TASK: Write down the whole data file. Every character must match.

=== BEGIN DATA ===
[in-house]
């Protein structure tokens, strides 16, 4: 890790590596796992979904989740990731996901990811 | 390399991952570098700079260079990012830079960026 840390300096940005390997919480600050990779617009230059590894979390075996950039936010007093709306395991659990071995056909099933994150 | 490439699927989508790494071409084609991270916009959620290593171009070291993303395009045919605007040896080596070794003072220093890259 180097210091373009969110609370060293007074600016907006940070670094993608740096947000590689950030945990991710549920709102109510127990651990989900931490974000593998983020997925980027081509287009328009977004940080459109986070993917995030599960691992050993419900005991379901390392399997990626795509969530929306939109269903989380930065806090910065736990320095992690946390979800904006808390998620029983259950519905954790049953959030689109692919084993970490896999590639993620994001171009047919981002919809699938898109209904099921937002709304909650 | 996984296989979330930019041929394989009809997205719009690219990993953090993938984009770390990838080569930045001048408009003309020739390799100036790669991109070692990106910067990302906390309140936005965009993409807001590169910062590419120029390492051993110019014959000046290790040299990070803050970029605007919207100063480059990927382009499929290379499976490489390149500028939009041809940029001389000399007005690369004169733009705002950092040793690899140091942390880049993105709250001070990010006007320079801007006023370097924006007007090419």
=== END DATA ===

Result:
[in-house]
């Protein structure tokens, strides 16, 4: 890790590596796992979904989740990731996901990811 | 390399991952570098700079260079990012830079960026 840390300096940005390997919480600050990779617009230059590894979390075996950039936010007093709306395991659990071995056909099933994150 | 490439699927989508790494071409084609991270916009959620290593171009070291993303395009045919605007040896080596070794003072220093890259 180097210091373009969110609370060293007074600016907006940070670094993608740096947000590689950030945990991710549920709102109510127990651990989900931490974000593998983020997925980027081509287009328009977004940080459109986070993917995030599960691992050993419900005991379901390392399997990626795509969530929306939109269903989380930065806090910065736990320095992690946390979800904006808390998620029983259950519905954790049953959030689109692919084993970490896999590639993620994001171009047919981002919809699938898109209904099921937002709304909650 | 996984296989979330930019041929394989009809997205719009690219990993953090993938984009770390990838080569930045001048408009003309020739390799100036790669991109070692990106910067990302906390309140936005965009993409807001590169910062590419120029390492051993110019014959000046290790040299990070803050970029605007919207100063480059990927382009499929290379499976490489390149500028939009041809940029001389000399007005690369004169733009705002950092040793690899140091942390880049993105709250001070990010006007320079801007006023370097924006007007090419």